I was just thinking about how my magazine subscriptions have changed or evolved over the years, decades really. It starts with some young sports-minded kid magazines like Sports Illustrated (before they even had a swimsuit issue), and later perhaps Playboy, (though I never subscribed myself). Then soon after college graduation came “Money” magazine, as I learned to invest via both printed material and night classes at Fresno City College.
The financial magazines were a priority during the early years of raising a family, and saving for my children’s college. I rapidly expanded into both the Wall Street Journal, obviously not a magazine, Forbes, and Kiplinger’s Personal Finance.
Then as hobbies and sports grew in interest, both as a family, and as an individual, the Ski, Tennis and Golf magazines, several of each I might add, filled the mailbox. Also along the way, a myriad of professional trade journals in the health care field were both required and helpful to one’s career and profession.
Along the way, there were a few weirdo magazines. One such periodical was Mother Jones. I was talked into a subscription by my ski buddies in Colorado. First of all, it is a terrible name for a magazine. Second, the articles are/were rather eclectic in nature. The current issue features articles like, “Do Sex Traffickers Really Target the Super Bowl”, and “Conservatives Don’t Want You to Eat Pro-Abortion Girl Scout Cookies”. I don’t know what I was thinking at the time!
As the years have gone by, my interest turned to travel. I started with the basics, like Budget Travel from Art Frommer. Over the years, I have or still subscribe to:
Conde’ Nast Traveler
Lonely Planet Traveller (sic)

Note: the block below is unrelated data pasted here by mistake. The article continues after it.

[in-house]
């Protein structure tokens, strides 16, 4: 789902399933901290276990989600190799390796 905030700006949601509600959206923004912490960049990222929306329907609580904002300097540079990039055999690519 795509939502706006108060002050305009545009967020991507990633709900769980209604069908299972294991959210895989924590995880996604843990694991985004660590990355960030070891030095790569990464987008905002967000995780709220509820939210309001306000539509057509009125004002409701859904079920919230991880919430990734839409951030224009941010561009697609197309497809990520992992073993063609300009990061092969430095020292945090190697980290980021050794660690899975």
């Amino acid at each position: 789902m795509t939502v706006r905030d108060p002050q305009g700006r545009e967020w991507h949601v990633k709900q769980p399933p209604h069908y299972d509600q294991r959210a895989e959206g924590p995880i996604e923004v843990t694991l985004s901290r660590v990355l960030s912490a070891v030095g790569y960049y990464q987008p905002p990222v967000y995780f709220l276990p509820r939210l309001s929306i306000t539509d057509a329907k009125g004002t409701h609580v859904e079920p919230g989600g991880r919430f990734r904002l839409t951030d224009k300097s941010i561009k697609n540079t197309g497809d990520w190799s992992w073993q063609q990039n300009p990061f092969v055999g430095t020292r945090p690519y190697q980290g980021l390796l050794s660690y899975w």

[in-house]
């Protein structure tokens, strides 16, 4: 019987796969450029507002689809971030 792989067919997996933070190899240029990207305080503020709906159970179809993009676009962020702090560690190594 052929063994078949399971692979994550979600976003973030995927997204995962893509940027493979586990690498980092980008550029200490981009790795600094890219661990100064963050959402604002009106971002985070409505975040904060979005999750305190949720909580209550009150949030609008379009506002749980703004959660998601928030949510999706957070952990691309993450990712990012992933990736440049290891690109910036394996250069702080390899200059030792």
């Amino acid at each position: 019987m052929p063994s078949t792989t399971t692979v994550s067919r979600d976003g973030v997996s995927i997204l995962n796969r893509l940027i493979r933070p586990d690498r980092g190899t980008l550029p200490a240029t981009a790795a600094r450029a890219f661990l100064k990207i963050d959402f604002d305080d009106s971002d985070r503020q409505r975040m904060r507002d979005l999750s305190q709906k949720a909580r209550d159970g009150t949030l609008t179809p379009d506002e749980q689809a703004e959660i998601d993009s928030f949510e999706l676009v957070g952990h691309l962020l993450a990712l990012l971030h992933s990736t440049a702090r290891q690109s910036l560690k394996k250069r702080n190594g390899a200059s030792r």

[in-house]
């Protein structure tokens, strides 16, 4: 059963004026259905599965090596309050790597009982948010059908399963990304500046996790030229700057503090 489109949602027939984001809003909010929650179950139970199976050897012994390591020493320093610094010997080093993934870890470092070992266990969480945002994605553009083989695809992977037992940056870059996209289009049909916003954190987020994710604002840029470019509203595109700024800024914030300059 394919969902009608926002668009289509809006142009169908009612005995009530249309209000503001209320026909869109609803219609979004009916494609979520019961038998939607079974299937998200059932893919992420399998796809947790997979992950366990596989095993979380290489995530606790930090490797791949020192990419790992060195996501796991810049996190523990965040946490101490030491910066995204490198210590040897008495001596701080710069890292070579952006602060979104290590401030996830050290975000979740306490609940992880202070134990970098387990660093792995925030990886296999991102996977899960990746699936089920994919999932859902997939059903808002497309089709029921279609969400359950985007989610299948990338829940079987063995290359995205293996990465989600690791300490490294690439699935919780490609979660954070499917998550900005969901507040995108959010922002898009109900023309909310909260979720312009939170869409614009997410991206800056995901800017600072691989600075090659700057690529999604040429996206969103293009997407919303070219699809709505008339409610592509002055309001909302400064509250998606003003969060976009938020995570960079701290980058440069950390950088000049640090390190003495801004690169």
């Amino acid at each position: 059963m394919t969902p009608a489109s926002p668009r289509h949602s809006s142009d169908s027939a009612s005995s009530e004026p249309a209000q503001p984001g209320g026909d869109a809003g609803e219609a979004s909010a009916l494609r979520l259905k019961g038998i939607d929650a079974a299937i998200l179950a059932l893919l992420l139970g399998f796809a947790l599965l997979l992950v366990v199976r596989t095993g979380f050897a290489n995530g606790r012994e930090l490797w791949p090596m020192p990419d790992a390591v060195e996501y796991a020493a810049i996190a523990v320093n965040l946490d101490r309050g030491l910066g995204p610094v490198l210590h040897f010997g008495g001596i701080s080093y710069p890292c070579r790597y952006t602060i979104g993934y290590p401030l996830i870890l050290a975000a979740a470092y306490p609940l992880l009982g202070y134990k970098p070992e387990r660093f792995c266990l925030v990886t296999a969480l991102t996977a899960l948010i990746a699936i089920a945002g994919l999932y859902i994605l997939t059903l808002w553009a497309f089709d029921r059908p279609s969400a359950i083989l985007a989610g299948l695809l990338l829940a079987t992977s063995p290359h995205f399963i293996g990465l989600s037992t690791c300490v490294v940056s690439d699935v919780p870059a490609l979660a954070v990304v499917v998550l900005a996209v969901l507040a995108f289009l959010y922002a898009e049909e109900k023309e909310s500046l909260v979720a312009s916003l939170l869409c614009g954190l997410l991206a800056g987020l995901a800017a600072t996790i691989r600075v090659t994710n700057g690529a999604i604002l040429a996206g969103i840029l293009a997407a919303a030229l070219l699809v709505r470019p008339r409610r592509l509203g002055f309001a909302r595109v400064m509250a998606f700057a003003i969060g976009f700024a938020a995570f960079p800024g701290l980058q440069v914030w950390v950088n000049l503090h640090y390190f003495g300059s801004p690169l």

National Geographic Traveler
Sunset (not really a true travel magazine)
Travel and Leisure
My personal favorite is National Geographic Traveler. The others have generally been subscribed to on a trial basis, particularly when they offer cheap introductory subscriptions, like 6 issues for $6. The problem with most of them, as you can imagine, is the plethora of advertisements, and the dearth of real travel information. They, like Money magazine, tend to recycle the same places or articles each year or two. Much of this information comes free, online.
However, the problem with online travel information is the thematic limitation. In other words, the emails tend to focus on a particular type of trip (cruises, or islands), or a specific region. My preferences, since I am mostly in search of ideas and inspiration, are to get a broad look at travel destinations, while reading about two or three destinations in greater detail.
Lately, I have migrated over to the Cycling magazines, again mostly for ideas on equipment, training, diet, and destinations. Again, there is no shortage of advertisements, with just a few articles in between. Furthermore, the articles tend to be quite short, and perhaps not as exhaustive as I would like. Again, online seems to be the place, though they are generally focused on the company sponsoring the article or website.
I am certain I have missed a few dozen. But the thrill of receiving the magazine, and anticipating its contents keeps me interested and hopeful. They are helpful, for the ideas they help create. One specific trip that I made, due to a magazine article and its great photography, was to Antelope Canyon in northern Arizona. The slot canyons are something I never thought about until I read the article.
But mainly, just keep reading, and talking to people. On our first trip to Bangkok, we met an enthusiastic and friendly young man at a noodle counter, who suggested we visit Angkor Wat in Cambodia. A year later, we were there. It might have been the single best trip of a lifetime. Ideas, from people, magazines, or online, it tends not to matter. Give them all a chance, and you will never regret your decision to go.